Psychologies of not Knowing

On the (Re)Production of Oppression via Processes of not Knowing or Ignorance

Authors

DOI:

https://doi.org/10.7146/irtp.v1i2.127763

Keywords:

Oppression, Privilege, Ignorance, Feminist epistemology, Critical race epistemology

Abstract

Social and liberation movements all over the world have acted on the premise that oppression is kept alive, among other ways, through psychological mechanisms. Feminist and critical race epistemologies such as “feminist standpoint theories” and “epistemological ignorance” suggest that there might be different forms of not knowing involved depending on the social location of the (not) knowing subject. In this paper we suggest that the concrete psychological mechanisms involved in not knowing or outright ignorance differ according to one’s position in the social fabric of oppression and privilege. Drawing on various critical psychological and psychoanalytic reflections, as well as interpreting selected passages from a group discussion among elderly retirement home residents in Vienna, we illustrate how social position is translated into lack of knowledge about systems of oppression and privilege

Author Biographies

Nora Ruck, aculty of Psychology, Sigmund Freud Private University Vienna

Nora Ruck is an Assistant Professor of Psychology at the Sigmund Freud Private
University in Vienna, where she acts as Vice Dean of Research and head of the PhD program
and co-coordinates the master specialization social psychology and psychosocial practice.
Her research interests concern the relations between psychology and social inequalities as
well as social movements, the history of psychology, feminist epistemology, and critical
psychology. She currently directs the research project “The psychological is political. A
recent history of feminist psychology in Vienna, 1972-2000” (FWF P 31123-G29). She is
co-editor of “Psychologie & Gesellschaftskritik” and associate editor of “Review of General
Psychology”, “Journal of the History of the Behavioral Sciences”, “Social and Personality
Psychology Compass”, and “Awry – Journal of Critical Psychology”.

Katharina Hametner, Faculty of Psychology, Sigmund Freud Private University

Katharina Hametner is an Assistant Professor of Psychology at Sigmund Freud Private
University Vienna where she is head of the master program in psychology as well as the
Institute for Qualitative Social Research and co-cordinates the master specialization in
social psychology. She wrote her PhD thesis on experiences of every-day racist practices in
the field of anti-Muslim discourses at the University of Vienna. Her research and teaching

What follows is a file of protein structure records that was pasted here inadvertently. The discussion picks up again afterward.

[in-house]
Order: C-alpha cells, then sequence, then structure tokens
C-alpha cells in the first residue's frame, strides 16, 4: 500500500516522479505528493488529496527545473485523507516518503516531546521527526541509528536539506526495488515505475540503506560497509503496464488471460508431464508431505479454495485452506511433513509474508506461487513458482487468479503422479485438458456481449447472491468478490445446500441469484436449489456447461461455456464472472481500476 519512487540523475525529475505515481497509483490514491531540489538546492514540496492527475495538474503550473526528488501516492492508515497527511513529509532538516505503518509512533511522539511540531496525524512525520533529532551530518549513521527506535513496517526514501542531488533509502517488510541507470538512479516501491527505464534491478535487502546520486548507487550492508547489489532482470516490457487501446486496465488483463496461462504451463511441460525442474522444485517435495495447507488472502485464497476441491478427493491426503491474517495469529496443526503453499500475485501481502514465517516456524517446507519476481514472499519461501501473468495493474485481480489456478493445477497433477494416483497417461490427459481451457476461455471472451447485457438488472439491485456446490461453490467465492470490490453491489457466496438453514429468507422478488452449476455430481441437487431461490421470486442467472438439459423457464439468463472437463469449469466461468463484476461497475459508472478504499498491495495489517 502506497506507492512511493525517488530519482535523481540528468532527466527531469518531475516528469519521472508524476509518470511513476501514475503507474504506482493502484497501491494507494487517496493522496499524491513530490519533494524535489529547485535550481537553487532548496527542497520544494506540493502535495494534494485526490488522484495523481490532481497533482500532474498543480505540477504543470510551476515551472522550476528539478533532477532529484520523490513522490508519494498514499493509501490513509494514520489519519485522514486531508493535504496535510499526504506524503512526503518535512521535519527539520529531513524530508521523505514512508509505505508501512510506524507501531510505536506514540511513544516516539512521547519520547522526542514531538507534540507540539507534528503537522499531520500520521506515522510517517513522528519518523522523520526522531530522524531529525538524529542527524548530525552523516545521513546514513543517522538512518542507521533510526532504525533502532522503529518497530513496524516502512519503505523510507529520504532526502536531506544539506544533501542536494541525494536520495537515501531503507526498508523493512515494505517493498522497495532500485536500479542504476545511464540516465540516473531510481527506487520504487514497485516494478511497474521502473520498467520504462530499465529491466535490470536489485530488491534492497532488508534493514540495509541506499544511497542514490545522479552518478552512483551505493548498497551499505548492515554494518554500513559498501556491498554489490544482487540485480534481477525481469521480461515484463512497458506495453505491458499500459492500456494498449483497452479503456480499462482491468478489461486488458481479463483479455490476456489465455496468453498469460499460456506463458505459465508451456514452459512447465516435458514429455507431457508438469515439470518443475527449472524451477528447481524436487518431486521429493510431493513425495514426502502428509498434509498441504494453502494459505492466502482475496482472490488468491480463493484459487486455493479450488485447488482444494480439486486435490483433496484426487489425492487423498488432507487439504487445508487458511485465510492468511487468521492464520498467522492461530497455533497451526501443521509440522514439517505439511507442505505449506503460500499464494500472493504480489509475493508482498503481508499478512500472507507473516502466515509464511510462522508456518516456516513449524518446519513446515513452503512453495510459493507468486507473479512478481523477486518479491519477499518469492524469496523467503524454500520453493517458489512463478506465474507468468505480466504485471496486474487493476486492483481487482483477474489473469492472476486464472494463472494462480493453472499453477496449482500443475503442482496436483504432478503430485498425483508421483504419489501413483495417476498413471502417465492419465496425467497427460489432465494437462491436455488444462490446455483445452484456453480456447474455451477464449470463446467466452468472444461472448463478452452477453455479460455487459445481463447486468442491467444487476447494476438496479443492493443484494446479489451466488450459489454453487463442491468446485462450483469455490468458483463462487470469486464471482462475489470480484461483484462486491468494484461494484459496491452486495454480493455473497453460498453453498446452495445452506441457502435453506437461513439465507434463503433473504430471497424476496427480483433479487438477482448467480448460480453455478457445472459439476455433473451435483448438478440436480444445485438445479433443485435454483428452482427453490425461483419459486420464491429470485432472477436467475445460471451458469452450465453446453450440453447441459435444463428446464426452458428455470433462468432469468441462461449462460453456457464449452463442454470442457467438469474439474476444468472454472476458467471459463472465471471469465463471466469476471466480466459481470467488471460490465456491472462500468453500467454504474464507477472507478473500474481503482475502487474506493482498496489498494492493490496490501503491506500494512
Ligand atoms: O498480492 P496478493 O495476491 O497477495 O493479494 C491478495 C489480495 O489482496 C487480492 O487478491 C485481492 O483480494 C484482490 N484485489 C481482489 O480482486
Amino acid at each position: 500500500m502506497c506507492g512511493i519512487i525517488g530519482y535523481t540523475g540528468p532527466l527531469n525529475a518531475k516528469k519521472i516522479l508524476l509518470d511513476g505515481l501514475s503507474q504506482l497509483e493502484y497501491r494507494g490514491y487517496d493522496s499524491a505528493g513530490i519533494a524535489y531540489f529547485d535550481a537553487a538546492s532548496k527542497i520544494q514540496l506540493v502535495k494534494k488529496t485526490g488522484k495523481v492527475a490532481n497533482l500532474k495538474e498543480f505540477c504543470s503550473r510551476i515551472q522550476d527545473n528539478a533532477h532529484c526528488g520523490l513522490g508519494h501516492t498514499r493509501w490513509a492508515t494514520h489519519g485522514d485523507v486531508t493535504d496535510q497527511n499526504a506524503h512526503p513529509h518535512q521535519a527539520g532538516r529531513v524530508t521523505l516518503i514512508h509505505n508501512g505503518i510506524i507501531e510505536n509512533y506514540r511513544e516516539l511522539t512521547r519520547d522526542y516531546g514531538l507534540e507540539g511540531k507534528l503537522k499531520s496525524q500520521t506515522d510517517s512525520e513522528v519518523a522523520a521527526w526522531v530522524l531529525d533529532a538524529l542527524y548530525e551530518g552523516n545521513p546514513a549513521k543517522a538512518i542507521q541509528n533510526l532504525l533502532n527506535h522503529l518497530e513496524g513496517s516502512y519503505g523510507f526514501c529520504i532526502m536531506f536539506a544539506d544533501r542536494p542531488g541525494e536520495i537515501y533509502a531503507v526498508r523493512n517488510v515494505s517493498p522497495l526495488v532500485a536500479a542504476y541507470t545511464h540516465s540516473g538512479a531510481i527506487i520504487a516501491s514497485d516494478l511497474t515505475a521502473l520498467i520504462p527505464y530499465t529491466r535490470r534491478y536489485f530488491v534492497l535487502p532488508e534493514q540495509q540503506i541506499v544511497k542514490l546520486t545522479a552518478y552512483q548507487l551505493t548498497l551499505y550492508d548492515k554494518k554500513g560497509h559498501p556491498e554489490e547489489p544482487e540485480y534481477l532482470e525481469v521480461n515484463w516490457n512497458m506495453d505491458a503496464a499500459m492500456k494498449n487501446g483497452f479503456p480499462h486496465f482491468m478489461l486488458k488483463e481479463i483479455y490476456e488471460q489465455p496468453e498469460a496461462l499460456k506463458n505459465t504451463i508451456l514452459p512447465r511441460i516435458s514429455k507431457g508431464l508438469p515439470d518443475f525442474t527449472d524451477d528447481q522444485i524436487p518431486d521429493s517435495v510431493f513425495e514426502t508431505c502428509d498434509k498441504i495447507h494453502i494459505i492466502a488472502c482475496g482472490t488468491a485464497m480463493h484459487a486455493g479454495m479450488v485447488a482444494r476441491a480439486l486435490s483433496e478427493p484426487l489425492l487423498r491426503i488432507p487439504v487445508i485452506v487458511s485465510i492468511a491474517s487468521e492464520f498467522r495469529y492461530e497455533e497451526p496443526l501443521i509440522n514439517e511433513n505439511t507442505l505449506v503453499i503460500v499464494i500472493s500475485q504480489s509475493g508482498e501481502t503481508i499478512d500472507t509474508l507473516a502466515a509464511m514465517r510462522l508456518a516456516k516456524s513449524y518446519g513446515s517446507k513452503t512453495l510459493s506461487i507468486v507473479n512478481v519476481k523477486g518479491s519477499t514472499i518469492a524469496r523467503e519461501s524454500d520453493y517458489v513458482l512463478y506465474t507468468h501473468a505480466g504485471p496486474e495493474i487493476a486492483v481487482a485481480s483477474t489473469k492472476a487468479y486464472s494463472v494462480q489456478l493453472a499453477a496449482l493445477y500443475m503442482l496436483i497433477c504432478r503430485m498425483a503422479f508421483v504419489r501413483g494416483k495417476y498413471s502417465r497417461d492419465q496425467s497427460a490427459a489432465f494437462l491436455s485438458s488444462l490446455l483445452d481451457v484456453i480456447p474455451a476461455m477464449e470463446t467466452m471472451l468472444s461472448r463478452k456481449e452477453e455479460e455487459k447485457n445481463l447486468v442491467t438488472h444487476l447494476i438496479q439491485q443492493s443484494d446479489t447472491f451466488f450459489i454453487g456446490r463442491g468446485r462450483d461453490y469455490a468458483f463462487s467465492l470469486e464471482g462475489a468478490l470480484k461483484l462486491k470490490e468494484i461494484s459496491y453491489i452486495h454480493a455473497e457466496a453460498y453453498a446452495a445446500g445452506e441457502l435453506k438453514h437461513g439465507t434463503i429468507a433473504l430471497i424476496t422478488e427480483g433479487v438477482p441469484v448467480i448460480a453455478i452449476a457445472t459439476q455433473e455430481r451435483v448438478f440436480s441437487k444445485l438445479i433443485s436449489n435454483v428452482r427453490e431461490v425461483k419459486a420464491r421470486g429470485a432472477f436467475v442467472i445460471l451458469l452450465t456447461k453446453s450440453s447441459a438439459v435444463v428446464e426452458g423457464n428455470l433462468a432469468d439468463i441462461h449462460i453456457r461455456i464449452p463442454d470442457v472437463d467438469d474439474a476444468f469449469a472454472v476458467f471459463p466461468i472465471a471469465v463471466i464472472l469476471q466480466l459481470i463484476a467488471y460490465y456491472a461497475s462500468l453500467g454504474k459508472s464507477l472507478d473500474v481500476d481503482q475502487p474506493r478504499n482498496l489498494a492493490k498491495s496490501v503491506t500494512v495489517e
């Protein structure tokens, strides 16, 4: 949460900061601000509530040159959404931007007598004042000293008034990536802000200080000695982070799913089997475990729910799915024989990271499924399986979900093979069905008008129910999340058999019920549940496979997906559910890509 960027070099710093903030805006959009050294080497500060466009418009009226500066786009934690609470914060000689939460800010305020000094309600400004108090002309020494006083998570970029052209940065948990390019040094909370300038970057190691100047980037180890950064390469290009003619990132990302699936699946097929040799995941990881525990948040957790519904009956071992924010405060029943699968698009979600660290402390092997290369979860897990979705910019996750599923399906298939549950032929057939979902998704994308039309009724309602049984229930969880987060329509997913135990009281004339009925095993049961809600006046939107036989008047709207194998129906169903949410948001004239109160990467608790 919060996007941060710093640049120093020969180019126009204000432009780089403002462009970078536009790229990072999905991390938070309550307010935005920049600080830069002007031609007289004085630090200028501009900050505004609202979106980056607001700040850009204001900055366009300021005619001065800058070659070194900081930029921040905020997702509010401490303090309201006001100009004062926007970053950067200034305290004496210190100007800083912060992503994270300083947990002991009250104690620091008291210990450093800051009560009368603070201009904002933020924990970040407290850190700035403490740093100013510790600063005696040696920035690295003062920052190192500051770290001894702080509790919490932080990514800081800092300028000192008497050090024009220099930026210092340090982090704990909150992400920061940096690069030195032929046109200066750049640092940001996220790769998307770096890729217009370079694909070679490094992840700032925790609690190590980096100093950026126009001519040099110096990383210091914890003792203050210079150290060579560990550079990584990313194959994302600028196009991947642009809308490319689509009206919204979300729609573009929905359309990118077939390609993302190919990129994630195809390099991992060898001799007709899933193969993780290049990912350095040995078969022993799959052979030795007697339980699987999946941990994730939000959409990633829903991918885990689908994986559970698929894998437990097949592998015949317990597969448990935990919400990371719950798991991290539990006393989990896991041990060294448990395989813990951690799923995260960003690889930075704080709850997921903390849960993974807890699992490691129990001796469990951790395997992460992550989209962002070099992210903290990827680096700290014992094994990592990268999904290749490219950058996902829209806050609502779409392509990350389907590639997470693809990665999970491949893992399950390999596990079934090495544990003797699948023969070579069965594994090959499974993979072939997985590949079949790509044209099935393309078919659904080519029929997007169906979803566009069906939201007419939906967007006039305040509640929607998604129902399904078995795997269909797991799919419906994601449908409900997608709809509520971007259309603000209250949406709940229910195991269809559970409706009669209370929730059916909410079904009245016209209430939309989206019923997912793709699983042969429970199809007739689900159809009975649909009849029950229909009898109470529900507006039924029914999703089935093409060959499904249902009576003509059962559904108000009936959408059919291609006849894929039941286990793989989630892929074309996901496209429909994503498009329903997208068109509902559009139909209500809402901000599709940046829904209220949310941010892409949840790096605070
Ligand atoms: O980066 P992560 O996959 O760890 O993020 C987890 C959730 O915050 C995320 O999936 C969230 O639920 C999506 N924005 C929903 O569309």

expertise lies within the fields of social psychology, with special interests in racism and
migration, qualitative methods and philosophy of science. She is co-editor of the journal
“Psychologie und Gesellschaftskritik” (psychology and social criticism).

Alexandra Rutherford

Alexandra Rutherford is a Professor of Psychology at York University in Toronto in the Historical, Theoretical, and Critical Studies of Psychology graduate program. She studies the relationships between feminist psychology and society to understand how feminist science and practice can contribute to positive social change. She has examined the role of sexual assault surveys in mobilizing anti-violence activism and policy, and the influence of neoliberalism and postfeminism in shaping gendered discourses of agency and empowerment. She received the Association for Women in Psychology Distinguished Publication Award in 2012 for her co-edited volume "Handbook of International Feminisms: Perspectives on Psychology, Women, Culture, and Rights," and the Distinguished Member Award from the Section on Women and Psychology of the Canadian Psychological Association in 2011. She is the founder and director of the Psychology's Feminist Voices oral history and digital archive project.

Markus Brunner, Faculty of Psychology, Sigmund Freud Private University Vienna,

Markus Brunner is lecturer at the Sigmund Freud Private University in Vienna and cocoordinator of the Master Program “Social psychology and psychosocial practice” at SFU, co-founder of the Gesellschaft für psychoanalytische Sozialpsychologie ["Society for psychoanalytic social psychology"], and co-editor of the journals „Freie Assoziation. Zeitschrift für psychoanalytische Sozialpsychologie“ [Free Associations] and "Psychologie und Gesellschaftskritik" [Psychology and social critique]. He has written and published broadly on psychoanalysis and critical theory with a special focus on trauma theory, antisemitism, and the emotional legacies of Nazi Germany

Markus Wrbouscheck, Faculty of Psychology, Sigmund Freud Private University Vienna,

Markus Wrbouschek is a Vienna-based psychologist who is currently teaching Qualitative Research Methods and Social Psychology at the Sigmund Freud University. He has been interested in reconstructive methodology and discourse analytic approaches in the social sciences and has participated in various qualitative research projects. His current research focus lies in the social psychological study of affective phenomena, such as moods, atmosphere, and ressentiment

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Published

2021-07-10

How to Cite

Ruck, N., Hametner, K., Rutherford, A. ., Brunner, M. ., & Wrbouscheck, M. (2021). Psychologies of not Knowing: On the (Re)Production of Oppression via Processes of not Knowing or Ignorance. International Review of Theoretical Psychologies, 1(2). https://doi.org/10.7146/irtp.v1i2.127763